Delving into the stories of transgender people and their folk traditions provided fresh perspective. “Previously, I had various opinions as an outsider. But hearing their real stories, struggles and journeys, I was able to uncover and represent the layered nature of their realities,” he adds. 


Joladakudligi’s biography of Manjamma Jogathi was received with much praise. It was a first in many ways, due to its empathetic representation, says Shilok Mukkati, a writer. “I have known him and his work with minority communities for a while. The voices he brings out are very genuine, and he does not jump to conclusions,” she adds. 


“In a lot of Kannada literature, you do not see a very optimistic outlook towards the transgender community, this is one of the few, making it so important,” explains the writer. 


Explaining why in-depth, informed study is essential for communities to claim their rights, Joladakudligi explains, “Without data and documentation, many struggle to find a basis for their social movements.” Specifics on their realities inform policy on housing, employment, sanitation and other basic amenities. 


The professor, who currently teaches at Haveri’s Karnataka Folklore University, hopes that dedicated, community-centred research can also help dispel myths and truly help them. One prime tool to uncover lived histories is folk art. “We contain folk to ancient times, and fail to see how it can be relevant today,” he says.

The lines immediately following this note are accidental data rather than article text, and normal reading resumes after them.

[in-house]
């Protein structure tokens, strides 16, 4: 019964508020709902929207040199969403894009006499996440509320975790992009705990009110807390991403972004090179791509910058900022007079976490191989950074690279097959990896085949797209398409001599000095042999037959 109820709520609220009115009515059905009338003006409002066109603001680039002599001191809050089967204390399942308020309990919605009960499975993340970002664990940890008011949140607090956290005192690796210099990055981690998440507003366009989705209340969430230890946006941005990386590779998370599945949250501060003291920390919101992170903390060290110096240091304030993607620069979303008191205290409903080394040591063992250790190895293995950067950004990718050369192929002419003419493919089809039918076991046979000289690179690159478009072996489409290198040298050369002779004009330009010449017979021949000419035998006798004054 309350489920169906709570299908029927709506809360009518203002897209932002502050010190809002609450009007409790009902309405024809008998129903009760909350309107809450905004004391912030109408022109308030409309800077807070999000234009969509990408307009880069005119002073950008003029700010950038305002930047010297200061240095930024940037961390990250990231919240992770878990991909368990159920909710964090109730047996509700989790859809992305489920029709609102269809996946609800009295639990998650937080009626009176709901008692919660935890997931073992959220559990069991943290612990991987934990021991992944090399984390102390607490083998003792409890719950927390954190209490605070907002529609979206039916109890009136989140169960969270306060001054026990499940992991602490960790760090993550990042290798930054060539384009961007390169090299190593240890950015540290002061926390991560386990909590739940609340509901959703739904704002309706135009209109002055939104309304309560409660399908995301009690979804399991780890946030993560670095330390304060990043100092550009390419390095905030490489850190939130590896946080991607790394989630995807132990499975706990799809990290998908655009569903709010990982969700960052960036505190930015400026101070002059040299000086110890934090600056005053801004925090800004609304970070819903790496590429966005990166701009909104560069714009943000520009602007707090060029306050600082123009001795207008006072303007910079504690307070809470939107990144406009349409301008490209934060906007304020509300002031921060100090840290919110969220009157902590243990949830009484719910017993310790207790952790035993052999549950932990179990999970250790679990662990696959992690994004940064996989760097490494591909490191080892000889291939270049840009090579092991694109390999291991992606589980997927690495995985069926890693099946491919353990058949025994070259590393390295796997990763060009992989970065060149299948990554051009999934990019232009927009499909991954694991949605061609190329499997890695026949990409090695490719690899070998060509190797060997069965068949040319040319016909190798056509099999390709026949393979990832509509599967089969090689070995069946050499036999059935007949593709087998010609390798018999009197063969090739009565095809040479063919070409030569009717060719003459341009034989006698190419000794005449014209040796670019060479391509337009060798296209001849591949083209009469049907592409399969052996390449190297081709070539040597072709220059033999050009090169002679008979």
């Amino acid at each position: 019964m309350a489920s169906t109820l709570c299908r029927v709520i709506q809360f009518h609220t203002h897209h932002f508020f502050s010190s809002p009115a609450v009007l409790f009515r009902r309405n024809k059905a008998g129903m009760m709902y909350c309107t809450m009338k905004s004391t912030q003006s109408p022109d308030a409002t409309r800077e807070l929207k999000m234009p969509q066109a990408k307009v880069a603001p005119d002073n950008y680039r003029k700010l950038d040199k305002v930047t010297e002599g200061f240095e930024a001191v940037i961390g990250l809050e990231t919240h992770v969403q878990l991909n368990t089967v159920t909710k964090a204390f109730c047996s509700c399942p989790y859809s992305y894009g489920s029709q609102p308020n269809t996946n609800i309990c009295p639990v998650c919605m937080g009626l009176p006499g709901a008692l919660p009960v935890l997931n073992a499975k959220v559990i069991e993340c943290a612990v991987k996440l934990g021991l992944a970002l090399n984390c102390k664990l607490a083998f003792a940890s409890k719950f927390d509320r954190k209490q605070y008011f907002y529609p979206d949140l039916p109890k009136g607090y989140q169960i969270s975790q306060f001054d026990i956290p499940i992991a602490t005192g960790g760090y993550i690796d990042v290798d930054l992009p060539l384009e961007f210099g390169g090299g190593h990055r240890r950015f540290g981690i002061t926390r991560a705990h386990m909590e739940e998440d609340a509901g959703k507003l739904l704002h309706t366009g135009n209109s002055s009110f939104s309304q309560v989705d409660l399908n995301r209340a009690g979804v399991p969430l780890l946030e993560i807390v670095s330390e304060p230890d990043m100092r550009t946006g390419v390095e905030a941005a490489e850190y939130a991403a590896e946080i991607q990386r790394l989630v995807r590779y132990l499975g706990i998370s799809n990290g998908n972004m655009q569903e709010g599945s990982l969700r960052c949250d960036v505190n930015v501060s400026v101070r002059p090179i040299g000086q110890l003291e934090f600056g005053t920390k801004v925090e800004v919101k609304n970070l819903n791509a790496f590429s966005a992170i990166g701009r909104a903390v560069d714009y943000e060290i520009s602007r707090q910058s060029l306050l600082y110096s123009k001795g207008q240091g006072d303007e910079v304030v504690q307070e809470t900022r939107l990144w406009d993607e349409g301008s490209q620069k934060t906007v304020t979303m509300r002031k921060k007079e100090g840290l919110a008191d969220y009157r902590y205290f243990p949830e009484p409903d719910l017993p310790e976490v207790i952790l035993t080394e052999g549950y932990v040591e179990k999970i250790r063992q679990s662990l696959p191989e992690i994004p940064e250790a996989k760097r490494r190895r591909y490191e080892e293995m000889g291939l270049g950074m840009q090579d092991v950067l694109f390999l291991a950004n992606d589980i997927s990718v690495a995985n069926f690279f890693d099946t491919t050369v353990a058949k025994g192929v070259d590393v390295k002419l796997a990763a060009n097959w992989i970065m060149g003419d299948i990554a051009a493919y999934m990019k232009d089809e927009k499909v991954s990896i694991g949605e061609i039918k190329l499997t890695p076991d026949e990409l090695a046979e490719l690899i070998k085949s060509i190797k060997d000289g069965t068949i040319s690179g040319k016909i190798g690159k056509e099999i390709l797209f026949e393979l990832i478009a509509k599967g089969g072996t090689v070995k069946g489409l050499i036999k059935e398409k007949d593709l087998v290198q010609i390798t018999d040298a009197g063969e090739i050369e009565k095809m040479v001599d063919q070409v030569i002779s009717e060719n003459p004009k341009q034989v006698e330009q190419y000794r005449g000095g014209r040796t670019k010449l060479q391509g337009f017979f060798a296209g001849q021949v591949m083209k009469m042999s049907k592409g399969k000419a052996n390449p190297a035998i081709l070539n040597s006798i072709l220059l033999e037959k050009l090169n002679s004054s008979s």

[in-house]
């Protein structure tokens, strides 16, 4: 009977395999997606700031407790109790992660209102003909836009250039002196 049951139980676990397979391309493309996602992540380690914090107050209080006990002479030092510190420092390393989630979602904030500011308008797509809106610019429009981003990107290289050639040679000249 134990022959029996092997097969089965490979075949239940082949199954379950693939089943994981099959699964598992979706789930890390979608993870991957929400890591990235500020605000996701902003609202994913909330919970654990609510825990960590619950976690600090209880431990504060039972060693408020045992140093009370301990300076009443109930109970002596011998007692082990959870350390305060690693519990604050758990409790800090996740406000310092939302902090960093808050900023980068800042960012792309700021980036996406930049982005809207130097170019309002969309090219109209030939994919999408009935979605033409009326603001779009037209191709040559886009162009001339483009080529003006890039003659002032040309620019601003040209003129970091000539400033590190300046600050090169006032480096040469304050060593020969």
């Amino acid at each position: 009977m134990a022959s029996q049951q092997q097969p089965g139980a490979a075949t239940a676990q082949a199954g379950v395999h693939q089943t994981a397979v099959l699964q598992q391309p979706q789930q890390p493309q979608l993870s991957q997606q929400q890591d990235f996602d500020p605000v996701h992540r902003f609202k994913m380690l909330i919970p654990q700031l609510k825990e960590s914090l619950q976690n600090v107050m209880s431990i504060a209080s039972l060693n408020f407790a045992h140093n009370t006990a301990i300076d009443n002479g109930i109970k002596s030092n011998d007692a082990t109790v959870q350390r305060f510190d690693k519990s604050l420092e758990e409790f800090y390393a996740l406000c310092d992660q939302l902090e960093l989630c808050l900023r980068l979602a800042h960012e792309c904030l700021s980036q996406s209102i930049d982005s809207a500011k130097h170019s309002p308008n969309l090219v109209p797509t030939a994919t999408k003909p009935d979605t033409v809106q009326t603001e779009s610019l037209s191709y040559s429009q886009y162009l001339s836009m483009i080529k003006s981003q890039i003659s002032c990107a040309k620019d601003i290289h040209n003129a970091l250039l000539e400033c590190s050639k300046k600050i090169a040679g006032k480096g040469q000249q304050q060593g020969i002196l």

This was evident in his work studying Muharram traditions across Karnataka. He cites the examples of songs based on landowners, the use of pesticide, and agriculture. 


Joladakudligi points out a major gap in the traditional approach to community studies— its colonial origin. “The purpose was to rule at the time. If we as researchers are using an approach that weakens and minimises our communities rather than building a foundation of truth, rooted in their traditions and art, then what is the point of our work?” he asks. 


Further, the scholar critiques the tendency of documentation to highlight ‘anonymity’ within folk art. In fact, most folk songs contain a reference to its origin, including their names, villages and other details. “But anonymity has been enforced, often as a means of control, taking away due credit from the author,” he explains.